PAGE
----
The project – successfully completed in November 2015 – received a ‘special mention’ in the prestigious Best Project Awards organised annually by Modern Mining’s sister magazine, Construction World.

The Debswana contracts are just two examples of a wide array of installations by Maccaferri at mines all over Africa, including the Klipspruit and Grootegeluk coal mines in South Africa, the Ngezi platinum mine in Zimbabwe, the Husab and Kayelekera uranium mines in Namibia and Malawi respectively, the Iduapriem gold mine in Ghana, the Tongon gold mine in Côte d’Ivoire, the Twangiza gold mine in the DRC and the Gangama mineral sands mine in Sierra Leone.

In some cases, Maccaferri’s involvement with a project will last for many years after the initial installation. A case in point is provided by a contract completed at the Marikana platinum mine in 2002. The mine required a 22,5 m tip wall for its primary crusher – the challenge, however, was that the foundation had compressible soil characteristics and some settlement was predicted by the geotechnical consultants.

“To accommodate the settlement and working in conjunction with DRA, we provided our Terramesh mechanically stabilised earth wall system,” says Meadows. “This is a modular system comprising a gabion-like front face with sandwiched layers of soil reinforcement. We’ve continued to survey the wall annually and the structure has performed as predicted, adequately accommodating the subsequent settlement. This demonstrates our long-term commitment to serviceability and asset protection.”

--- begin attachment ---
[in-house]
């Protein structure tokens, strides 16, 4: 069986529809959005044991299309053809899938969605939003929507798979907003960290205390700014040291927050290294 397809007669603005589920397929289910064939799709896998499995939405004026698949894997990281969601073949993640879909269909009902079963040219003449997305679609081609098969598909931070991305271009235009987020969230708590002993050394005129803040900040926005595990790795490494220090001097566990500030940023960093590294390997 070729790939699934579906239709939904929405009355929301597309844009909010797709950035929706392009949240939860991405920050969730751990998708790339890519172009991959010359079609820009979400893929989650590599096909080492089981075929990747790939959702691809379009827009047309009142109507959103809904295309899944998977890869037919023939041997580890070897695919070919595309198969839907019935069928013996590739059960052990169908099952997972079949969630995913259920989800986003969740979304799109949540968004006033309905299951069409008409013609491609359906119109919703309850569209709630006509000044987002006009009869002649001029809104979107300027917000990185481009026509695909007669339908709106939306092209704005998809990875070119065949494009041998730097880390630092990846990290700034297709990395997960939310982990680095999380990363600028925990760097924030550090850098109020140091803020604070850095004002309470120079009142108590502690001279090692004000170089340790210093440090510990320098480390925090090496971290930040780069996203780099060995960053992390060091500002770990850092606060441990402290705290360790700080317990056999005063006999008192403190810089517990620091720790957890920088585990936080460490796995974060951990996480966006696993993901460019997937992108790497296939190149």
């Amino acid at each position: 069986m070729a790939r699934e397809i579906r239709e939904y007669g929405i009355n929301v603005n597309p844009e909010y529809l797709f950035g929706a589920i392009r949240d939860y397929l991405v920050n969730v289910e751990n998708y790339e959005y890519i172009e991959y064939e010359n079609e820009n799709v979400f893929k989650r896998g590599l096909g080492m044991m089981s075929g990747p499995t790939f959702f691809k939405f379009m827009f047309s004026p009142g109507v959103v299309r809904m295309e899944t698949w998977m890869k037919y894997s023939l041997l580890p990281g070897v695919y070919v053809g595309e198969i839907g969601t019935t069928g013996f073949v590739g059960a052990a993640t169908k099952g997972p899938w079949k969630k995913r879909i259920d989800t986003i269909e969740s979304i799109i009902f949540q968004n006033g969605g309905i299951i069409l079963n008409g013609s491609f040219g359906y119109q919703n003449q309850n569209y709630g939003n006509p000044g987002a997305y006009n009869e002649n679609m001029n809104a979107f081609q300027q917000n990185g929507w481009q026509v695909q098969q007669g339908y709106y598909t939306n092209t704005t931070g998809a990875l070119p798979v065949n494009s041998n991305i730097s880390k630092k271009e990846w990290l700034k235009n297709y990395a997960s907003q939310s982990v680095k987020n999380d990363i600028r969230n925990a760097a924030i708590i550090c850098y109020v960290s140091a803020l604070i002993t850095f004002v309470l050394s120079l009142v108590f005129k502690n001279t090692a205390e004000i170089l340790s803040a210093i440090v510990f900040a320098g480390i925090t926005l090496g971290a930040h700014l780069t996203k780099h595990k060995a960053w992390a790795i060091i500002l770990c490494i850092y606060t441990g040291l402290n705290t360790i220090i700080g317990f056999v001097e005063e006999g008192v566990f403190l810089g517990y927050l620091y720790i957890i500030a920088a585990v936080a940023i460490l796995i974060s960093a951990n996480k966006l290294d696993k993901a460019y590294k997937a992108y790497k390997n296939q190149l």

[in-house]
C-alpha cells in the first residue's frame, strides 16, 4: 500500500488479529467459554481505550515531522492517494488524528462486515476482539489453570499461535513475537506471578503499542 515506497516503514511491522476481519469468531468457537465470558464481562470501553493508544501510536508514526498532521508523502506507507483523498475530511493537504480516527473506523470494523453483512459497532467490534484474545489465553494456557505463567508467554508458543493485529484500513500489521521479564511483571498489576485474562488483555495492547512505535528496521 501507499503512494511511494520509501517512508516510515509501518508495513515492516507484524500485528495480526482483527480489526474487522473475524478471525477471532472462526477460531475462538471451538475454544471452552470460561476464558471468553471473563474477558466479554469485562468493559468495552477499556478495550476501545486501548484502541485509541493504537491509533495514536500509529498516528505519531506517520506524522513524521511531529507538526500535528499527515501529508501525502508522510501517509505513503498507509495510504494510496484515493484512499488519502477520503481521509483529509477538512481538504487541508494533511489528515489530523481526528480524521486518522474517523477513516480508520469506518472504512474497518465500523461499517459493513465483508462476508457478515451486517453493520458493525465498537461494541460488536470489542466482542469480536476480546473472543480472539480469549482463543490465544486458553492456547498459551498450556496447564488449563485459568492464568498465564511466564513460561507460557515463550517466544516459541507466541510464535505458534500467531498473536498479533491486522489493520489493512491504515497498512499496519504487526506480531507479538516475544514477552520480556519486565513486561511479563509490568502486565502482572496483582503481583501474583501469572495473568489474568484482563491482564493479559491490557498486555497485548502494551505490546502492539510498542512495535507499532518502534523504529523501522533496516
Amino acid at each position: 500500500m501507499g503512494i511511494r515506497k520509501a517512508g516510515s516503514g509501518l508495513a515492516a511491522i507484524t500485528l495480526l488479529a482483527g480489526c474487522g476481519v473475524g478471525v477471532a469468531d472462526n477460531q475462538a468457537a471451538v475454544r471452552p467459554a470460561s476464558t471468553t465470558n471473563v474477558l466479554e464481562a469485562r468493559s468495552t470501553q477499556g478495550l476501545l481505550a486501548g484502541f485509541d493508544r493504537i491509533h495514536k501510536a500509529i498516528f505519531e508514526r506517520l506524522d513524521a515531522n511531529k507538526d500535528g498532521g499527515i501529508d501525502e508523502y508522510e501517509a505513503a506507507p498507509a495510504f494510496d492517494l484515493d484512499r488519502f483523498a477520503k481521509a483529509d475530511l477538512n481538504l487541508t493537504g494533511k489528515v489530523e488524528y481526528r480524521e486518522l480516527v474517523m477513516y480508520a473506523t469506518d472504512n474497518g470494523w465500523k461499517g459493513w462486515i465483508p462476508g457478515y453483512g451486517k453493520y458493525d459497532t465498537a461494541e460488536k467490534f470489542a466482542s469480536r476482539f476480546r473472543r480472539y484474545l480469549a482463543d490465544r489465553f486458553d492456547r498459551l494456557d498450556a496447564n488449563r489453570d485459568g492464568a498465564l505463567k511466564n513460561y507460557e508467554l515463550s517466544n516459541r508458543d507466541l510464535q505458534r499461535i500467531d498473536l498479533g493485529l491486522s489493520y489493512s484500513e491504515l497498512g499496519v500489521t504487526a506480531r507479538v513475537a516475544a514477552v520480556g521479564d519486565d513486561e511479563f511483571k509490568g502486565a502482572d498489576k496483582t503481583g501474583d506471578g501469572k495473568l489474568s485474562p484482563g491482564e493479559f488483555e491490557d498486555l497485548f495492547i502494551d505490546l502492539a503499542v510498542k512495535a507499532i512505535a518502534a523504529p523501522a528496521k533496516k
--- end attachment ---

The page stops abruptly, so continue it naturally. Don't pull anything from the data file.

Frequently Maccaferri will propose alternatives that are more cost-effective than conventional solutions. In 2011, for example, its Paramesh system was installed at the Grootegeluk coal mine in South Africa’s Limpopo Province as part of the Grootegeluk Medupi expansion project. The mine required a 12,5 m high tip wall to accommodate fully-laden Cat 777 tipper trucks.

The initial design was for a traditional cantilever reinforced concrete wall. However, the consultants, LSL Consulting, also approached Maccaferri for an alternative retaining wall solution. The company proposed a vertical, 12,5 m high, 120 m long Paramesh structure, consisting of Terramesh baskets in combination with Paralink 300 geosynthetic soil reinforcement grids and MacTex non-woven double needle punched geotextile. The proposal was accepted by the project team and the installation was successfully carried out between March and August 2011.